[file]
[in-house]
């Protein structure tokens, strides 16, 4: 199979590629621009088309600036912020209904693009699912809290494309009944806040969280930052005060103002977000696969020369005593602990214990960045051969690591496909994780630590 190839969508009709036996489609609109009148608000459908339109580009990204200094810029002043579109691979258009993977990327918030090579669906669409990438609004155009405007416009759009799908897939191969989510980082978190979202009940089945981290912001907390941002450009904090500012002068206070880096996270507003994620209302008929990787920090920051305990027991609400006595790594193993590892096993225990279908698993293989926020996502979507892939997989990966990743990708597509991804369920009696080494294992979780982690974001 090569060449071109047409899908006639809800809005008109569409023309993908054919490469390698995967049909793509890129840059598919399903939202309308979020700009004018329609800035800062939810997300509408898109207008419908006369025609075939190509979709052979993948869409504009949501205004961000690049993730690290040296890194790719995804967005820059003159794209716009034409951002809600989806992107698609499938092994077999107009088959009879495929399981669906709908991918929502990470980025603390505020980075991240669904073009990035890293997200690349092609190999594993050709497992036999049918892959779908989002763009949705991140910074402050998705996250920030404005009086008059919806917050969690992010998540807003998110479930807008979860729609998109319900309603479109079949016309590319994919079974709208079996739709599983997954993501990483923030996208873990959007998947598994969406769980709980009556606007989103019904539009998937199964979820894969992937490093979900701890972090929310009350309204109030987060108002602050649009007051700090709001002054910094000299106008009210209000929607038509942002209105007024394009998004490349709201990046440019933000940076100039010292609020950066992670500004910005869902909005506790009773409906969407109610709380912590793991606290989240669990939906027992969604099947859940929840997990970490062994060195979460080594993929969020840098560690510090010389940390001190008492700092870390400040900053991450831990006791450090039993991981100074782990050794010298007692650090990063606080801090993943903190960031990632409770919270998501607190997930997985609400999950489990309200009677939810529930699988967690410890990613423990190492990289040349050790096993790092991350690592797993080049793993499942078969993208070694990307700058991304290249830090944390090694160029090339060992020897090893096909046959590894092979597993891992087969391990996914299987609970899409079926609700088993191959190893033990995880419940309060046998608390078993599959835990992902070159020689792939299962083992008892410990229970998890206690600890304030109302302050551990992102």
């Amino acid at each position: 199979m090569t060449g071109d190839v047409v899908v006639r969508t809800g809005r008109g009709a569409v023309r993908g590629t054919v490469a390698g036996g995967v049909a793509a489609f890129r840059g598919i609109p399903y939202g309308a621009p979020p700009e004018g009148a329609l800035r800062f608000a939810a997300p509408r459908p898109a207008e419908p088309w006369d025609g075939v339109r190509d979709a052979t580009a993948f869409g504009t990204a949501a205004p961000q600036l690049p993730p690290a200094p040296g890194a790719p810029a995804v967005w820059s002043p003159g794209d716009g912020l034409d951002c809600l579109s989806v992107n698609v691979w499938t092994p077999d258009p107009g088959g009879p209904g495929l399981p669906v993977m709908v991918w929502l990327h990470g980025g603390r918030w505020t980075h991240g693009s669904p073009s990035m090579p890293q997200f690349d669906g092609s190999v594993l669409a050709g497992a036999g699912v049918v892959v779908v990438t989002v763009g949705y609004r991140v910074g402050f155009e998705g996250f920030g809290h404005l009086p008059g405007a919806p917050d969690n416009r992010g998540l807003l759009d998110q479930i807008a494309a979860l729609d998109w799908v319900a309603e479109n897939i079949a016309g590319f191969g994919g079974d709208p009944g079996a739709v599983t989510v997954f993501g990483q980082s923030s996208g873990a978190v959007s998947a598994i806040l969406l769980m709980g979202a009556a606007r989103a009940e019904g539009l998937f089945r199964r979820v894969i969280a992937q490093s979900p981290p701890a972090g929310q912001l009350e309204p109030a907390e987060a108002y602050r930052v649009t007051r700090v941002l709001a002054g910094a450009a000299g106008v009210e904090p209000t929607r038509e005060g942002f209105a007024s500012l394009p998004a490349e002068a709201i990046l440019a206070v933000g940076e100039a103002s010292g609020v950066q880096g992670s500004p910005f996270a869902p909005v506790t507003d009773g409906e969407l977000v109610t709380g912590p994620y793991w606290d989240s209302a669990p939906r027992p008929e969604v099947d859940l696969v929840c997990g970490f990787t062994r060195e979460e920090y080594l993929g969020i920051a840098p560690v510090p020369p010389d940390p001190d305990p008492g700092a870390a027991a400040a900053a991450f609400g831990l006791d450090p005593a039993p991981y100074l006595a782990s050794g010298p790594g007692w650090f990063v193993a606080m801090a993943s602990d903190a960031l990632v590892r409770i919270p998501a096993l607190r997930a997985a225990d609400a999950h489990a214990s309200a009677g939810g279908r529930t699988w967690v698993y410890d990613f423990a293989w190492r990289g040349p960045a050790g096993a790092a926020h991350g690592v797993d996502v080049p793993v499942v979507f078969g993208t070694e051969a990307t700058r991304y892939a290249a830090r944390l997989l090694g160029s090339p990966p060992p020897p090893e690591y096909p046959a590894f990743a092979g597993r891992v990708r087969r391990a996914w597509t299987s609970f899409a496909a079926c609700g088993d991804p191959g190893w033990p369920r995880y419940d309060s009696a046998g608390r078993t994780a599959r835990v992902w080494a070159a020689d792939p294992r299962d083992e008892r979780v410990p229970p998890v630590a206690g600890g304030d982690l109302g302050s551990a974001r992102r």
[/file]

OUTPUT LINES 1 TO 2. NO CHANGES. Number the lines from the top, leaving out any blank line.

[in-house]
């Protein structure tokens, strides 16, 4: 199979590629621009088309600036912020209904693009699912809290494309009944806040969280930052005060103002977000696969020369005593602990214990960045051969690591496909994780630590 190839969508009709036996489609609109009148608000459908339109580009990204200094810029002043579109691979258009993977990327918030090579669906669409990438609004155009405007416009759009799908897939191969989510980082978190979202009940089945981290912001907390941002450009904090500012002068206070880096996270507003994620209302008929990787920090920051305990027991609400006595790594193993590892096993225990279908698993293989926020996502979507892939997989990966990743990708597509991804369920009696080494294992979780982690974001 090569060449071109047409899908006639809800809005008109569409023309993908054919490469390698995967049909793509890129840059598919399903939202309308979020700009004018329609800035800062939810997300509408898109207008419908006369025609075939190509979709052979993948869409504009949501205004961000690049993730690290040296890194790719995804967005820059003159794209716009034409951002809600989806992107698609499938092994077999107009088959009879495929399981669906709908991918929502990470980025603390505020980075991240669904073009990035890293997200690349092609190999594993050709497992036999049918892959779908989002763009949705991140910074402050998705996250920030404005009086008059919806917050969690992010998540807003998110479930807008979860729609998109319900309603479109079949016309590319994919079974709208079996739709599983997954993501990483923030996208873990959007998947598994969406769980709980009556606007989103019904539009998937199964979820894969992937490093979900701890972090929310009350309204109030987060108002602050649009007051700090709001002054910094000299106008009210209000929607038509942002209105007024394009998004490349709201990046440019933000940076100039010292609020950066992670500004910005869902909005506790009773409906969407109610709380912590793991606290989240669990939906027992969604099947859940929840997990970490062994060195979460080594993929969020840098560690510090010389940390001190008492700092870390400040900053991450831990006791450090039993991981100074782990050794010298007692650090990063606080801090993943903190960031990632409770919270998501607190997930997985609400999950489990309200009677939810529930699988967690410890990613423990190492990289040349050790096993790092991350690592797993080049793993499942078969993208070694990307700058991304290249830090944390090694160029090339060992020897090893096909046959590894092979597993891992087969391990996914299987609970899409079926609700088993191959190893033990995880419940309060046998608390078993599959835990992902070159020689792939299962083992008892410990229970998890206690600890304030109302302050551990992102």